The Shadow of Evil

Still from Cape Fear
Everett Collection

Editor’s Note: David Lehman, our former “Next Line, Please” columnist, will be writing a monthly column on classic, often overlooked, movies.

For my opening salvo, I picked Cape Fear (1962). I welcome comments and suggestions, and hope you will forgive me if now and then I give away a plot twist. It would be an interesting challenge to talk about Vertigo without revealing the central deception, but I bet it can be done.

Horror is what we feel witnessing the aftermath of a fatal car wreck. Terror is what we feel in anticipation of something terrible that has not yet happened.

What Cape Fear (1962) offers is a pure example of a third kind of sensation, one that attracts even as it repels: menace. Menace is Robert Mitchum as Max Cady, newly released from an eight-year prison sentence, a cigar in his mouth and a Panama hat on his head, into the heat of summer in a small, southern town. Cady embodies evil and Mitchum embodies Cady, a character who is as cunning as he is vicious.

Although he plays an unreformed sex offender who beats up women and has no business gaining control of the viewer’s attention, Cape Fear is Mitchum’s picture from the moment he appears on the scene, confronting the attorney who put him behind bars. “Hello, Counselor. Remember me?” Cady is back with a vengeance.

Every time Mitchum’s character addresses Sam Bowden (Gregory Peck) as “counselor,” his derision is palpable. And the Bowden family is vulnerable. Bowden’s wife Peggy (Polly Bergen) is right to be nervous—she will be attacked. But it is Nancy (Lori Nelson), their teenage daughter, who is the primary target of Cady’s lust and rage.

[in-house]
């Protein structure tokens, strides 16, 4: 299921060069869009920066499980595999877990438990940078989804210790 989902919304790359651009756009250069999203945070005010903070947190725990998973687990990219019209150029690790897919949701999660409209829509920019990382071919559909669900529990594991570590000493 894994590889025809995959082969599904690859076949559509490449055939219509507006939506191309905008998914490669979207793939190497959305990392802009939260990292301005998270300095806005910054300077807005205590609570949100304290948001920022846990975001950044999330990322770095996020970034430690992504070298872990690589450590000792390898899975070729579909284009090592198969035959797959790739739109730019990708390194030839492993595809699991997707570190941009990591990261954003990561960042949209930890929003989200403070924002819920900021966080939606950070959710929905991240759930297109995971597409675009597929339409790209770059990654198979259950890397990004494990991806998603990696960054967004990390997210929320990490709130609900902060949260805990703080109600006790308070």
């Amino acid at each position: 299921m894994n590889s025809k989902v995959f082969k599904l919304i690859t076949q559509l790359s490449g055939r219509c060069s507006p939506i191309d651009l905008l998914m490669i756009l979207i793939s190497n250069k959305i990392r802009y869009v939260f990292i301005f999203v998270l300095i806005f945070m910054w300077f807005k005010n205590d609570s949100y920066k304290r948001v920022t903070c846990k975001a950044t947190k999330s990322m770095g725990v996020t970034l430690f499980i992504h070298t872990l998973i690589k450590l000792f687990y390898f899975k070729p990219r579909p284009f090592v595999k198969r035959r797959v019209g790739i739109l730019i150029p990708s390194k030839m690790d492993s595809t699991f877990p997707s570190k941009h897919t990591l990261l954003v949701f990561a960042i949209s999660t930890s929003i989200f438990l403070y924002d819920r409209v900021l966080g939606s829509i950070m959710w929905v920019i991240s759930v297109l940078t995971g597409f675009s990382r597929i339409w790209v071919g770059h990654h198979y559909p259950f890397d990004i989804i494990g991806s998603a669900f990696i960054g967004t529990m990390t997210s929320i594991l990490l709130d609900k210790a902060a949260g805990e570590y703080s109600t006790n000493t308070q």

Cape Fear resembles the great 1949 James Cagney gangster movie White Heat inasmuch as the protagonist in both cases is the bad guy. But I’m also reminded of High Noon, in which the protagonist is the good guy (stoic, tall, righteous Gary Cooper). Both High Noon and Cape Fear exemplify the maxim that hell hath no fury like the wrath of an ex-con set on revenge. With Cady, the maxim gets another twist: hell hath no fury like that of a furious man intent on pushing his adversary to the brink.

Cape Fear argues that there is such a thing as evil, a darkness that cannot be rehabilitated. While High Noon asserts that nothing less than violence will do to eliminate evil, Cape Fear hedges its bets. At the film’s end, Bowden points a gun at Cady but refrains from pulling the trigger, leaving his fate to the justice system.

If Peck seems uncomfortable playing the upright attorney, a role which would ordinarily serve him well, it’s because from his point of view, the film is a study in frustration. Evil is powerful and corrosive. The effect Cady has on Bowden is striking: he brings out the worst in the man.

As the movie progresses, Bowden’s tactics to defeat Cady steadily escalate. First he prevails on the police chief (Martin Balsam) to chase Cady out of town. Because he has committed no crime, the chief refuses. Next Bowden hires a detective (Telly Savalas), hoping to charge Cady with lewd vagrancy, or worse. But the terrified prostitute whom Cady beats up refuses to file charges.